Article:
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Social Media and Self-doubt

Why do I constantly doubt myself?

Instead of asking ‘why do I constantly doubt myself?’, the question should be ‘why do people self-doubt?’ Removing the personal pronoun ‘I’ and analysing this problem from the third person point of view is extremely important because self-doubt is something that everyone struggles with. 

Advancement of technology

In the last decade, the advancement of technology has enabled us to have better access to social networking applications such as Instagram, Facebook, Snapchat, Whatsapp, Wechat etc. One may argue that such applications improve communication amongst individuals and provide a better glimpse of the stories or day-to-day moments of other people’s lives. However, some may also argue that such applications have led to severe internet addiction, hence disabling actual communication between people. Either way, experiencing self-doubt issues is more likely now than ever before due to the extensive information that people are provided with on a daily basis. 

Misinterpretations

Social media reminds me of intraspecific competition, where members of the same species compete for limited resources, except for media attention and popularity. Take the Instagram ‘stories’ function as an example, which showcases the photos or videos of different users for 24 hours only, unless added to the user’s ‘highlights’. Functions like such cause us to misinterpret Instagram stories as day-to-day moments that people experience, rather than once-in-a-while occasions that conceal difficulties and challenges that the same person goes through. It is important to remember that we tend to share glamorous, happy moments on social media, rather than hardships or grim times– that’s what social media was designed for.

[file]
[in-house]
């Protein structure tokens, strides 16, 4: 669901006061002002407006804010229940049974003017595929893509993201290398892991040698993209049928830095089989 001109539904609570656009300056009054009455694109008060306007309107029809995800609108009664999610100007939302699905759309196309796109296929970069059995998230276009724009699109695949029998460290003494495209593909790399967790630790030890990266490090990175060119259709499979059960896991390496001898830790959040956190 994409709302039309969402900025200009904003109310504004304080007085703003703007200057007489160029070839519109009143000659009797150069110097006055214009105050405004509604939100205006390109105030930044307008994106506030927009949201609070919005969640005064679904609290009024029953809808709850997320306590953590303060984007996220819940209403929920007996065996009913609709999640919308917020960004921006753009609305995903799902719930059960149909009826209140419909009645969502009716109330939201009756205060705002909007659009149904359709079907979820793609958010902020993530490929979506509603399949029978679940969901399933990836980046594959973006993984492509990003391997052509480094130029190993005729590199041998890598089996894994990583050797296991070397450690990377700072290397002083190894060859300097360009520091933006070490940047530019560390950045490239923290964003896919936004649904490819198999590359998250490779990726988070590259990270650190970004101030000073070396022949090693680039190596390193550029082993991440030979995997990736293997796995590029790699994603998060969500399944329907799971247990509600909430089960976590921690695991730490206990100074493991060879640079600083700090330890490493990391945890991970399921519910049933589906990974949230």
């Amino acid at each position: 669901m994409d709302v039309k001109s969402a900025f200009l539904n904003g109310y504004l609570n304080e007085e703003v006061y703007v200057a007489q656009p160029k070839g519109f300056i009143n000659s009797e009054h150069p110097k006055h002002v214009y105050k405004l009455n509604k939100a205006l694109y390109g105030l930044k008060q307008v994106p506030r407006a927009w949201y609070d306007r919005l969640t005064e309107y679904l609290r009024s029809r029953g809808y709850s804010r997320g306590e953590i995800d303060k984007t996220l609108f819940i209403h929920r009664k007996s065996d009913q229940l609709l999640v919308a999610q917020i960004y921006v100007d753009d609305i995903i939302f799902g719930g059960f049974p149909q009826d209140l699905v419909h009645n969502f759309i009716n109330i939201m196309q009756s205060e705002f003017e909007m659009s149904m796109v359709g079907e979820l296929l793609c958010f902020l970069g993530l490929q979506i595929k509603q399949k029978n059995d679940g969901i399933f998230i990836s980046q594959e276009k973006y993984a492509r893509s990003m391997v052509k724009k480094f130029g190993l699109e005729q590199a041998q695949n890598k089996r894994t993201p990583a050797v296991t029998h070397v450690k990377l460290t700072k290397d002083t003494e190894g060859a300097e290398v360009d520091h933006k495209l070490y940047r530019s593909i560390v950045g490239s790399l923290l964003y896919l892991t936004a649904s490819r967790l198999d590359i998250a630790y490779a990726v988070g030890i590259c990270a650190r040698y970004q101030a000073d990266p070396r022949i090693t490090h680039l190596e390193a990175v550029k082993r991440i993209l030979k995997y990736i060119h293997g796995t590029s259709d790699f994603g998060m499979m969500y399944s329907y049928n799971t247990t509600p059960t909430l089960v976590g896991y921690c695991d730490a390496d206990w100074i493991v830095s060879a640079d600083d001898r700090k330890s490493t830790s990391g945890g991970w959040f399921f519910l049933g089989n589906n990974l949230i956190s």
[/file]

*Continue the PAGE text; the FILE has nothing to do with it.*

Self-comparison

The toxicity of social media is unveiled when self-comparison occurs. Self-comparison tends to happen when individuals have a negative self-image, hence they feel threatened or downbeat after observing the lives of other people. This eventually leads to self-doubt. 

Change your attitude

If self-comparison occurs, try fostering a positive self-image instead of negative thoughts and emotions. It is important to remember that each individual is unique and that there is no need to compare yourself to other people. Of course, this is quite difficult to remember, especially due to our extensive use and increasing obsession with social media. A simple way to change your attitude is to minimise the amount of time that you spend using social media. This can be achieved via ‘Screen time’ which gives you control over how much time you spend on your phone. It also provides a detailed report on how much time you spend using each app.

Remind yourself each day that social media is an application that allows us to celebrate our victorious moments in life as well as other people’s. Take advantage of this and stay positive!

Editor’s note: Click here to know how to achieve digital resilience.